A ‘warming stripes’ graphic depicting annual mean global temperatures from 1850 to 2018 based on World Meteorological Organisation data. Image: Ed Hawkins, University of Reading, CC BY-SA 4.0
- Climate finance was expected to decide if COP26 would succeed or fail – and negotiations on that front have begun.
- India announced its position at the summit by expressing “deep disappointment” with the discussions around developed nations’ climate finance promises.
- Indian negotiators have hinted that unless the economically developed world pays up, it may not keep the climate promises it has already made.
Glasgow: “We record our deep disappointment with the deliberations at COP 26 so far…”
Those were the grim opening words of India’s statement on day seven of COP26, on a dreary Monday aided in several ways by the cold, damp conditions predicted that are apparently par for the course for Scotland.
What shouldn’t be par for the course, however, is the failure of economically developed countries to meet their commitments under the Paris Agreement signed in 2015, Chandni Raina, an advisor to India’s Department of Economic Affairs and was speaking for the government at COP26, said.
“Developed countries had taken a commitment in 2009 to mobilise $100 billion per year by 2020 for climate action by developing countries,” Raina explained. “The promise has not been met.”
A key component of the Paris Agreement is that economically developed nations have taken a path of emissions-intensive development to get where they are today, and must thus provide funds to less-well-off countries to adapt to the resulting climate crisis. An agreement at the COP15 summit in Copenhagen pegged this sum as $100 billion a year by 2020.
The concerned countries have uniformly missed this target, and in fact don’t expect it will be met before 2023, according to a new strategy compiled by Germany and Canada.
The economically developing nations are not happy.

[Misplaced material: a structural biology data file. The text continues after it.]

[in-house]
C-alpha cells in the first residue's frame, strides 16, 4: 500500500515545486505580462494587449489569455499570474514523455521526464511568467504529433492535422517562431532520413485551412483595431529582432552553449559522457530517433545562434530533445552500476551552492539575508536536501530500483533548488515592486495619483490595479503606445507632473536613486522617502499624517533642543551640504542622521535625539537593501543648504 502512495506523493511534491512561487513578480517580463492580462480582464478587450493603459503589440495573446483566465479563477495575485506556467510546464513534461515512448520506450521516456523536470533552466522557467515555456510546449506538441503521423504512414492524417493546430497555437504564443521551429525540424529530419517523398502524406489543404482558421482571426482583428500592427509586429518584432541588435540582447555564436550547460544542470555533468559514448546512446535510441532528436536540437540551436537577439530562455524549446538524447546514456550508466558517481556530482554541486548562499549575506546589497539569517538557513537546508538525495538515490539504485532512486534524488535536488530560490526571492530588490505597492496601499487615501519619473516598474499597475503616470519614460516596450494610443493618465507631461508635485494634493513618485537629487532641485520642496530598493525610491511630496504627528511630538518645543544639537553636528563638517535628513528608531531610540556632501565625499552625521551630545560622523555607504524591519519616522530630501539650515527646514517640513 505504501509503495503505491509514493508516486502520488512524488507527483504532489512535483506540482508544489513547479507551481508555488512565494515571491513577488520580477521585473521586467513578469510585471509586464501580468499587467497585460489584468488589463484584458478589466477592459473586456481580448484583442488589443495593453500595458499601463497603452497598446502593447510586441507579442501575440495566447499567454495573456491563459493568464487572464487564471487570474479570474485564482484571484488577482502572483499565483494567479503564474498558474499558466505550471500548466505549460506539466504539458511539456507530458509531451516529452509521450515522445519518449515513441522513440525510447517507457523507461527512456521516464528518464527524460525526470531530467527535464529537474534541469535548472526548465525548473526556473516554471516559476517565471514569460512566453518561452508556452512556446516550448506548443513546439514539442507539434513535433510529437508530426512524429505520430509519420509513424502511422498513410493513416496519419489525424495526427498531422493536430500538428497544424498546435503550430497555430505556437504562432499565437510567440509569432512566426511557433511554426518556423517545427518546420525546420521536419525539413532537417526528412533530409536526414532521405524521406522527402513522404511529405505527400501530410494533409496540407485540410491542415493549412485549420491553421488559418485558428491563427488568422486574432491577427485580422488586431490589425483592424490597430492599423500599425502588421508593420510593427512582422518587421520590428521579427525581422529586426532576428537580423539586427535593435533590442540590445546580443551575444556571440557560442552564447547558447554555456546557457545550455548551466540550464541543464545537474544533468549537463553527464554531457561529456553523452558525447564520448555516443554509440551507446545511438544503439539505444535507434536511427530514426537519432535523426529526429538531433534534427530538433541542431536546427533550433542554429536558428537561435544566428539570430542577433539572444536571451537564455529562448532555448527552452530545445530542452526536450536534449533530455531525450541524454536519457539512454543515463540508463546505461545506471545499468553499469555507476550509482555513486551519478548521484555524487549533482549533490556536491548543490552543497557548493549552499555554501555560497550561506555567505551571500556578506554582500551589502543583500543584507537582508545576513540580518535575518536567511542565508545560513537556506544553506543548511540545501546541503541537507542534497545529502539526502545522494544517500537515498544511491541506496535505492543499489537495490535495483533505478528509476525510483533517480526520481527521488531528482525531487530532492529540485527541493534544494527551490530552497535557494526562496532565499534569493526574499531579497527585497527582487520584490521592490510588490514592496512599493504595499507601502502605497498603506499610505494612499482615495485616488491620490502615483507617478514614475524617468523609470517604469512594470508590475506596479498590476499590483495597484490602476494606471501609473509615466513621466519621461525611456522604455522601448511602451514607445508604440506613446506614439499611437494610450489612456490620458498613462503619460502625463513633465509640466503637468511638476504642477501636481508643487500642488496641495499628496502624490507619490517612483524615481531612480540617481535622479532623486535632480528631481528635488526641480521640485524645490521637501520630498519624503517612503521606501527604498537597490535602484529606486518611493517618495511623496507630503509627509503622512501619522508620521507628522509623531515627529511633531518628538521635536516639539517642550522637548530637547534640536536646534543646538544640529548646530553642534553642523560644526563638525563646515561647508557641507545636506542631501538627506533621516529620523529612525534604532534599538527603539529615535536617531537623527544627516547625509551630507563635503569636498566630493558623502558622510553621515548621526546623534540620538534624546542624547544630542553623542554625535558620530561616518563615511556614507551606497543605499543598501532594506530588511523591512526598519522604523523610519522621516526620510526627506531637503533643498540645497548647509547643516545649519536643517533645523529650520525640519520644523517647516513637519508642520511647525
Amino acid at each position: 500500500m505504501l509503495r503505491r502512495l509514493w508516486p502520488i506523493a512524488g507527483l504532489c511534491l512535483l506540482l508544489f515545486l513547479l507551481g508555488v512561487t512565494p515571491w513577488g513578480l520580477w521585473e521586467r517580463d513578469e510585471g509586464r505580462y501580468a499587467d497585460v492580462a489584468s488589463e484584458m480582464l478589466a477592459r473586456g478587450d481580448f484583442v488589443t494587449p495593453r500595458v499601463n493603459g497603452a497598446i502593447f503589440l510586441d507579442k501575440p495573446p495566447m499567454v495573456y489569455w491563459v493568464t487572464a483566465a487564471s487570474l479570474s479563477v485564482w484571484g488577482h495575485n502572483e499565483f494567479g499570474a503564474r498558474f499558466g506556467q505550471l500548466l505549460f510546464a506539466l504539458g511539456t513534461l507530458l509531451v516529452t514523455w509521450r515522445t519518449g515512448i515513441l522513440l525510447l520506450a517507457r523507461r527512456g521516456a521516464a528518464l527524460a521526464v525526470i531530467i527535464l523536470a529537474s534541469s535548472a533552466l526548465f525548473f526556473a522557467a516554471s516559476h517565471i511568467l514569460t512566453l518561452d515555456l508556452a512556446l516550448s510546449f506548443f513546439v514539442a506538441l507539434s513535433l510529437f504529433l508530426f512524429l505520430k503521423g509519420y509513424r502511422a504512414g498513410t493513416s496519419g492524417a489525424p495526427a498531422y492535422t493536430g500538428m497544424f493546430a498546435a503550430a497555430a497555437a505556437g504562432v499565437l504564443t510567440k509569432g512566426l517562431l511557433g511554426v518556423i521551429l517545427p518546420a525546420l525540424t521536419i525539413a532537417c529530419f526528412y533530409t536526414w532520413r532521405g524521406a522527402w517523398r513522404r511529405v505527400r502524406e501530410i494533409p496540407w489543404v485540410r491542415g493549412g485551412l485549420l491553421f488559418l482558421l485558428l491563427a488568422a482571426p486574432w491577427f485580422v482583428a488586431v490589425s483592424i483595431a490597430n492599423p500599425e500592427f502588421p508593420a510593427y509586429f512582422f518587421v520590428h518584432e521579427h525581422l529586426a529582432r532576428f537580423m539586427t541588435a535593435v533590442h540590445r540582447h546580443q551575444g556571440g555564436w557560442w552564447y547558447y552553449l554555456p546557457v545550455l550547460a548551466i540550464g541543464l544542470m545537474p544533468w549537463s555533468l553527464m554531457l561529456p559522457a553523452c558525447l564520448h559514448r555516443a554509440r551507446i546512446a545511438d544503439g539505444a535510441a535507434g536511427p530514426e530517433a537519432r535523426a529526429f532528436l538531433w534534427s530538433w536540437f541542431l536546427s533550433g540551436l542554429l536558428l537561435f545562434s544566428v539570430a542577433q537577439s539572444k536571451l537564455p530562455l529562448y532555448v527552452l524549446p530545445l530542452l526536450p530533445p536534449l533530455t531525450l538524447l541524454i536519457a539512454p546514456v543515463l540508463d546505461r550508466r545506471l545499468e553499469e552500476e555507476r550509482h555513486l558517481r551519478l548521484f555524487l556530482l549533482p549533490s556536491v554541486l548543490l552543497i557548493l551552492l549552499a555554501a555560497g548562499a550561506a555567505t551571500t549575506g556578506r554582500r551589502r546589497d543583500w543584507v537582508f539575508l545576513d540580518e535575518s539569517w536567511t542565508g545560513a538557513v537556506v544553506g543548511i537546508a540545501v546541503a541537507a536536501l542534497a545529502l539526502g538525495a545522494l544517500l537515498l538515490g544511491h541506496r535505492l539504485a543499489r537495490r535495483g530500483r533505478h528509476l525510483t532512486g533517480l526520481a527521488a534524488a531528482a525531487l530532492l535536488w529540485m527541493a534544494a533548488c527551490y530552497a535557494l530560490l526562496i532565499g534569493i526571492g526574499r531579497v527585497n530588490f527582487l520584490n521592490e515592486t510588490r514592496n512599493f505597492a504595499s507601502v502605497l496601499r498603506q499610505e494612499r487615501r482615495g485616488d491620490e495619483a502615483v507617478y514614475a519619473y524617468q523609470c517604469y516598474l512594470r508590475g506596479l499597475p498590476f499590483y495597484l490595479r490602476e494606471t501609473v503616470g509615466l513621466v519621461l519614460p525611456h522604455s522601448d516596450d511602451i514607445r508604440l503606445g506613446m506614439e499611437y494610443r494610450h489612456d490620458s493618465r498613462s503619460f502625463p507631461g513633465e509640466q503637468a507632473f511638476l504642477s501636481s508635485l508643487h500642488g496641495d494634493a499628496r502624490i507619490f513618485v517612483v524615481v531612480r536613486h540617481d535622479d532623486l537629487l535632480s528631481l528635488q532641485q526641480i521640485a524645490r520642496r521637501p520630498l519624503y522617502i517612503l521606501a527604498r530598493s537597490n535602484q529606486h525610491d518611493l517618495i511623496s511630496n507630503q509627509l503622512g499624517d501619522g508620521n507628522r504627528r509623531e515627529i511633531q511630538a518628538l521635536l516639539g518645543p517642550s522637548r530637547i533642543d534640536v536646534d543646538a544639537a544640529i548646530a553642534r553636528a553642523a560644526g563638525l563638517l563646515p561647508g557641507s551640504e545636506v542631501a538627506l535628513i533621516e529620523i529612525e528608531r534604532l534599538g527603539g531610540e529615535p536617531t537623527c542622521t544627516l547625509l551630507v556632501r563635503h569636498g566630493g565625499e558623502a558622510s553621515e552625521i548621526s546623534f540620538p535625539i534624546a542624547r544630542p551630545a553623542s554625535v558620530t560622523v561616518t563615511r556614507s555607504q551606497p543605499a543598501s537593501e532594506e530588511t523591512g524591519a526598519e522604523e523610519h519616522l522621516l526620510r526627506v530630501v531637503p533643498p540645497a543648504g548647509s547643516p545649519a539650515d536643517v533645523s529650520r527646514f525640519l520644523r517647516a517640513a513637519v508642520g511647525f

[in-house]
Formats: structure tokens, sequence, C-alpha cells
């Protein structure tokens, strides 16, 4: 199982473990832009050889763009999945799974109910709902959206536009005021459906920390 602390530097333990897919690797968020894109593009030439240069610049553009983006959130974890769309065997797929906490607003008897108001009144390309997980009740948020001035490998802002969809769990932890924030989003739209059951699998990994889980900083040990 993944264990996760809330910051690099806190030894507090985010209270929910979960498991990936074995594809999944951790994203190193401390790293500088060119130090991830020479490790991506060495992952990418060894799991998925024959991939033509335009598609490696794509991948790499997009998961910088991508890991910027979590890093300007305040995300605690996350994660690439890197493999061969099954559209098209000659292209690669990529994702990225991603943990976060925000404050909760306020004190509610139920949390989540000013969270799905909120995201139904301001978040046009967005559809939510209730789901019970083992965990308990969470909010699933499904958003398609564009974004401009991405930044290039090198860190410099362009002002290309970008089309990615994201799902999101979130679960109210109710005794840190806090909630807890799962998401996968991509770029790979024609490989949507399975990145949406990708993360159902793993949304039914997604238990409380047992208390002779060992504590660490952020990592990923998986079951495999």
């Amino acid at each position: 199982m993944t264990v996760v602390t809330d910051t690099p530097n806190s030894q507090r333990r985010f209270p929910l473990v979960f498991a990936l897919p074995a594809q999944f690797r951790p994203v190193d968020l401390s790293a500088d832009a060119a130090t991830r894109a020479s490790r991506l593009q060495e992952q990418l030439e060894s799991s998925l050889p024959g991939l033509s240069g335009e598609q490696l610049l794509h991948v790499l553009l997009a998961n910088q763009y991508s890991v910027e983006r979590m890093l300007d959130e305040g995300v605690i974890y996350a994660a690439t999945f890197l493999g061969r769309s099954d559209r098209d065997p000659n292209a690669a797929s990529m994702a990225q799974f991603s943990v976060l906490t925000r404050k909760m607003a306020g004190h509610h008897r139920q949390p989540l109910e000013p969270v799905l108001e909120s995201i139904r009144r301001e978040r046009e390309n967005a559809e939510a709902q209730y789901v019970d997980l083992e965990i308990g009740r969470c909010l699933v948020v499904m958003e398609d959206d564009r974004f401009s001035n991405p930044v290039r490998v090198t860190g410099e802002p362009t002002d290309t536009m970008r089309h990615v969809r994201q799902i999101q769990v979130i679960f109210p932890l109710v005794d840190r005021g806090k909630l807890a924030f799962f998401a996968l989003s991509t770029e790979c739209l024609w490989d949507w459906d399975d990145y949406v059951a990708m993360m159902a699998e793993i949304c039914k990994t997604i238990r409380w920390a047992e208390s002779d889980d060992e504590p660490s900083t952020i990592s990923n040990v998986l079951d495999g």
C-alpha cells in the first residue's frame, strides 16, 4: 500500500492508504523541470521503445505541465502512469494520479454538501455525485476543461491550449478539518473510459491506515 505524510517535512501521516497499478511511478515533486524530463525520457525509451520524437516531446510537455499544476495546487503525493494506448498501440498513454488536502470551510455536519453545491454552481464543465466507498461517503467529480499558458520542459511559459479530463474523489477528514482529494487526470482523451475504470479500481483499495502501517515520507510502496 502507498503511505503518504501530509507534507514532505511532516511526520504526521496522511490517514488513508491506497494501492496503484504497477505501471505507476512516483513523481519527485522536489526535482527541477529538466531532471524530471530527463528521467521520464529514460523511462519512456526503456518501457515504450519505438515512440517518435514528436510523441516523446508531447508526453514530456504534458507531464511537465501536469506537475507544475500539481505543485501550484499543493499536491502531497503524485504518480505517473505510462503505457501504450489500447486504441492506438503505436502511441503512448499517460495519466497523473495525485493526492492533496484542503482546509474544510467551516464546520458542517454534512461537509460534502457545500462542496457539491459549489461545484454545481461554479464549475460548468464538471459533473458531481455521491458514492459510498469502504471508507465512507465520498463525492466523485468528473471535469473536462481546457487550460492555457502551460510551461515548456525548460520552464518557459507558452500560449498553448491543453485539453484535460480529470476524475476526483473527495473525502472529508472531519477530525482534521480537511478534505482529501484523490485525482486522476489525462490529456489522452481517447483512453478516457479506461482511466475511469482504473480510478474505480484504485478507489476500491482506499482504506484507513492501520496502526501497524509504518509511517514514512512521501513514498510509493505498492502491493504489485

The Paris Agreement frames climate finance as an obligation that developed nations must meet to fulfill two objectives. One, so that developing nations have the funds they need to meet their emissions reduction targets. Two, and more importantly, so that developing nations can adapt to extreme weather events.
But this is also the extent of what the world’s countries are agreed on. In the six years since the Paris Agreement was signed, multiple fissures between groups of countries – but especially between the developed and the developing blocs – have become apparent, and dictate the state of climate finance today.
Developed nations continue to insist that private companies’ investments in the realm of climate change mitigation and adaptation should be counted as climate finance. But developing nations have contended that only finance provided by a government must be logged in the Paris Agreement’s ‘climate finance’ column.
The difference is not trivial. The British confederation Oxfam recently reported that funds earmarked for climate action averaged $60 billion (Rs 4.46 lakh crore) in 2017 and 2018.
The Organisation for Economic Co-operation and Development (OECD), on the other hand, has said developed nations supplied $80 billion (Rs 5.95 lakh crore) in 2019. The OECD is an intergovernmental body mostly comprising developed nations, and its calculations included private finance.
Yadav, the environment minister, pointedly said during his press briefing that the OECD’s estimates are based on the developed nations’ own mechanism.
A similar sticking point is that funds related to climate action be ‘new and additional’ – and not in place of aid that countries had previously pledged. The latter is already documented.
“Effectively, they are taking from one hand and giving to the other,” a negotiator from a developing country in Africa told The Wire. “Then you also have the issue of finance as non-concessional loans, as a result of which a lot of countries in Africa are accumulating unsustainable levels of debt.”